New York State Medical Treatment Guidelines for Injections: Therapeutic Spinal in workers compensation patients

The guidelines established by the New York State Workers Compensation Board are designed to assist healthcare professionals in administering therapeutic spinal injections. These directives aim to support physicians and healthcare practitioners in determining the appropriateness of therapeutic injections into the spinal region as part of a comprehensive treatment plan.

Healthcare professionals specializing in therapeutic spinal injections can rely on the guidance provided by the Workers Compensation Board to make well-informed decisions about the use of such injections for their patients.

It is crucial to emphasize that these guidelines are not intended to replace clinical judgment or professional expertise. The ultimate decision regarding therapeutic spinal injections should involve collaboration between the patient and their healthcare provider.


Injections: Therapeutic Spinal

Therapeutic spinal injections may come into play once initial conservative treatments like physical and occupational therapy, medication, manual therapy, and exercise have been attempted. It’s crucial to consider these injections only after imaging studies and diagnostic injections have identified the underlying issues. Given that injections are invasive and carry the risk of severe complications, adherence to clinical indications and contraindications is paramount.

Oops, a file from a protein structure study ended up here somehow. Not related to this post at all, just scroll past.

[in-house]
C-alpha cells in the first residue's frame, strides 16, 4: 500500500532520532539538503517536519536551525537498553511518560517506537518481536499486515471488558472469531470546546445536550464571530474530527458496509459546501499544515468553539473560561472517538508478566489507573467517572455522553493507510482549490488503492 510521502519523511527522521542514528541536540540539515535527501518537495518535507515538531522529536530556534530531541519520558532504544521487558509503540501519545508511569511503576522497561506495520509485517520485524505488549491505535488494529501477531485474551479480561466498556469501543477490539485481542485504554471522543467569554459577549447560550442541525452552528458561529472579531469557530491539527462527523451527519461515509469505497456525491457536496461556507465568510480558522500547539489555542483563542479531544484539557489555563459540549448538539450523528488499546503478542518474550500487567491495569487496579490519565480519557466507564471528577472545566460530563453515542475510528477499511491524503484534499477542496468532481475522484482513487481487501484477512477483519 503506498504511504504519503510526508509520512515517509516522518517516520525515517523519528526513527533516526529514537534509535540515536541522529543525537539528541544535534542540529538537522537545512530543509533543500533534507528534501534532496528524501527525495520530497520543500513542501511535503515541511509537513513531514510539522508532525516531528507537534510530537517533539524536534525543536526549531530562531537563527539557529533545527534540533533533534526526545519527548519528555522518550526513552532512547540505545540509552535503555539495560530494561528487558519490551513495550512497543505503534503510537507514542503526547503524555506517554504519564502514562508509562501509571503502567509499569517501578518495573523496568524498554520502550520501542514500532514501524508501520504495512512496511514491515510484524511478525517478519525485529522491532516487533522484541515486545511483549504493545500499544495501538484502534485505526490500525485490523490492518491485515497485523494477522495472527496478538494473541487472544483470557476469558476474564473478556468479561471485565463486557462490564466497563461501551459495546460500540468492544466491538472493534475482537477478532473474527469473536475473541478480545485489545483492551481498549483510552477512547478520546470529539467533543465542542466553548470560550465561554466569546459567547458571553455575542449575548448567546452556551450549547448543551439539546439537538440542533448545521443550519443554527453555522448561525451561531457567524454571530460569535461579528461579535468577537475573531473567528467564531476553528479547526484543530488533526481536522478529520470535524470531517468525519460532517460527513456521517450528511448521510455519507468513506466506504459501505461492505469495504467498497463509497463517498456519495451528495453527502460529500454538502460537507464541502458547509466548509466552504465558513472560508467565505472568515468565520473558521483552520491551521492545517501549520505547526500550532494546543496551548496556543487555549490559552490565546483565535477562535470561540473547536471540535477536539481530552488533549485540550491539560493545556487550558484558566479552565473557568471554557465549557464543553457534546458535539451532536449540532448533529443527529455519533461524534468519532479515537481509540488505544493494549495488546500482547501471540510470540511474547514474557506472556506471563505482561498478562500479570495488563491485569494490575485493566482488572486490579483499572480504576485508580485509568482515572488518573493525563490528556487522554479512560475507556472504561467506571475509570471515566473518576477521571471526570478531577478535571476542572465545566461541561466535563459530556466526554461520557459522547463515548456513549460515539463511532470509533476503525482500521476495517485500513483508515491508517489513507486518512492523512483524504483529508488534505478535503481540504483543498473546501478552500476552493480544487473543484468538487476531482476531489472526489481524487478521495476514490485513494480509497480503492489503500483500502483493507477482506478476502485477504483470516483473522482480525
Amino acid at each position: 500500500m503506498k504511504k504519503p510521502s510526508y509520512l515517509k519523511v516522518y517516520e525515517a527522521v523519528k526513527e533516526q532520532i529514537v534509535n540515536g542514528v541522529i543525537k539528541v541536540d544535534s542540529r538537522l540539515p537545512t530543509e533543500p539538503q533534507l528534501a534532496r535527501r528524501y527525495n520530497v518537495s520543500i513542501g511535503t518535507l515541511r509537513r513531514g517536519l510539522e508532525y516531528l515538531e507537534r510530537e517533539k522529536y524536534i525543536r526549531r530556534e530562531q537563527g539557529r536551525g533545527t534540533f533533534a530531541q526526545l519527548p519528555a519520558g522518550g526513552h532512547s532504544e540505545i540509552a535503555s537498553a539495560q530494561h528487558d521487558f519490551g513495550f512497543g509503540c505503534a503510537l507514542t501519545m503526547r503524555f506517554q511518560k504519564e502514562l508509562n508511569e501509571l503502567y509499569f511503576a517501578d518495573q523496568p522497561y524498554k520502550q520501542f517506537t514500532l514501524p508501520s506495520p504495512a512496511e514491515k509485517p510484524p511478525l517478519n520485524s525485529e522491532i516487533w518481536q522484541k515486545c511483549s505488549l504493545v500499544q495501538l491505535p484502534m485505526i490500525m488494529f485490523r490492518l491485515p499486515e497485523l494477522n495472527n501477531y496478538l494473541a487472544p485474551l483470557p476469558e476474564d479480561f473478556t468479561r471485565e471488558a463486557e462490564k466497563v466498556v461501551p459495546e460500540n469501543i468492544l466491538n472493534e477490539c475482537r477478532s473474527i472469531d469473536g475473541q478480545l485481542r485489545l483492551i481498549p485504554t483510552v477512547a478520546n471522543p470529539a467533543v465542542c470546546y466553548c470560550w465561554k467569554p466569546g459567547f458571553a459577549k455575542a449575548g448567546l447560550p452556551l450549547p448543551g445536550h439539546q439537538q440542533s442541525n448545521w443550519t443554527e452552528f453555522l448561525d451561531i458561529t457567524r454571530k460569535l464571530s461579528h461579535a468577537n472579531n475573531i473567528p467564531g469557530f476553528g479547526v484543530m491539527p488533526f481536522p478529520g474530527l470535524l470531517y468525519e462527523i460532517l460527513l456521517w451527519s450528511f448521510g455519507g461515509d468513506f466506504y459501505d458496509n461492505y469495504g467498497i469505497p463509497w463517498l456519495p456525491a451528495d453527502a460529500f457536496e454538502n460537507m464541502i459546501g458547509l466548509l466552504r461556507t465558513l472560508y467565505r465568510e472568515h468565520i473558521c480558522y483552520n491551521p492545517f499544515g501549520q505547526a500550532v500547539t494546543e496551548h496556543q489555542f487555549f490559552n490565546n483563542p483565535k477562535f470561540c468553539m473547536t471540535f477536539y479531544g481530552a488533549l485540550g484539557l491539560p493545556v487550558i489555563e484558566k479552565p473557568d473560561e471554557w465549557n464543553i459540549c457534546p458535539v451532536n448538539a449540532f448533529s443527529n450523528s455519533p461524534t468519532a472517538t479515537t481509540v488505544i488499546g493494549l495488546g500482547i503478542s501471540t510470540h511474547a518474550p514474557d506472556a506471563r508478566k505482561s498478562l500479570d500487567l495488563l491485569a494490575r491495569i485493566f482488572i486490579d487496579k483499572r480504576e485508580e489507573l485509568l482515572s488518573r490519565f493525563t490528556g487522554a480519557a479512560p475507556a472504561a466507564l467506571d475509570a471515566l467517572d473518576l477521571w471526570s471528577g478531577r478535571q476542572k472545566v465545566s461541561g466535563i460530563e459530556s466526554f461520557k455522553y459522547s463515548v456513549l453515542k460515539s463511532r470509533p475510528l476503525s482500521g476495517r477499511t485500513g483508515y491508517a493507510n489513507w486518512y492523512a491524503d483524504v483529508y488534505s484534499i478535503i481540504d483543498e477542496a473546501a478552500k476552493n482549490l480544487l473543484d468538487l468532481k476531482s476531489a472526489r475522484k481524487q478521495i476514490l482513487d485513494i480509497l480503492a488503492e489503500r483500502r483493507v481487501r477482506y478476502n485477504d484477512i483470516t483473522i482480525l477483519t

The primary goal of spinal injections is to support active therapy by offering short-term relief through pain and inflammation reduction. It’s essential for all patients to maintain suitable exercise routines alongside targeted rehabilitation. Active treatment, a prerequisite before opting for injections, often necessitates repeating the sessions previously recommended.

Administering injections alone is unlikely to offer long-term relief. Instead, sustained relief is typically achieved through active rehabilitation coupled with modified work, enhancing active range of motion, strength, and stability.

If the initial injection fails to deliver:

  • Improvement in function,
  • Temporary and sustained pain relief, measured by recognized pain scales (such as a 50% reduction on the Visual Analog Scale), and/or
  • A decrease in the use of prescribed analgesic medication,

it’s not advisable to repeat the injection. Medical management should be continued or adjusted based on ongoing patient assessment and response.

Special consideration should be given to all thoracic, lumbar, and sacroiliac injections (excluding trigger point injections) as they require multi-planar fluoroscopy during procedures to accurately document technique and needle placement.

All injections, excluding trigger point injections, should be carried out by a physician with relevant experience in the procedure. Trigger point injections, on the other hand, may be administered by a physician or a Nurse Practitioner/Physician Assistant with expertise in the procedure.

To document needle placement accurately, permanent images are necessary.

Physicians performing injections may come from various subspecialty disciplines, such as anesthesiology, radiology, surgery, or physiatry, among others.

The practitioner should ideally have completed fellowship training in a suitable medical specialty (neurosurgery, orthopedic surgery, physiatry, pain management, etc.) with a focus on interventional training. Additionally, the practitioner must possess knowledge in radiation safety.



Complications associated with spinal injections can encompass several general issues such as transient neurapraxia, local pain, nerve injury, infection, headaches, and vasovagal effects. More severe complications, albeit rare, may involve epidural hematoma, permanent neurologic damage, dural perforation, CSF leakage, and spinal meningeal abscess. In extremely rare instances, serious complications like spinal cord damage, quadriplegia, permanent ataxia, and even death may occur.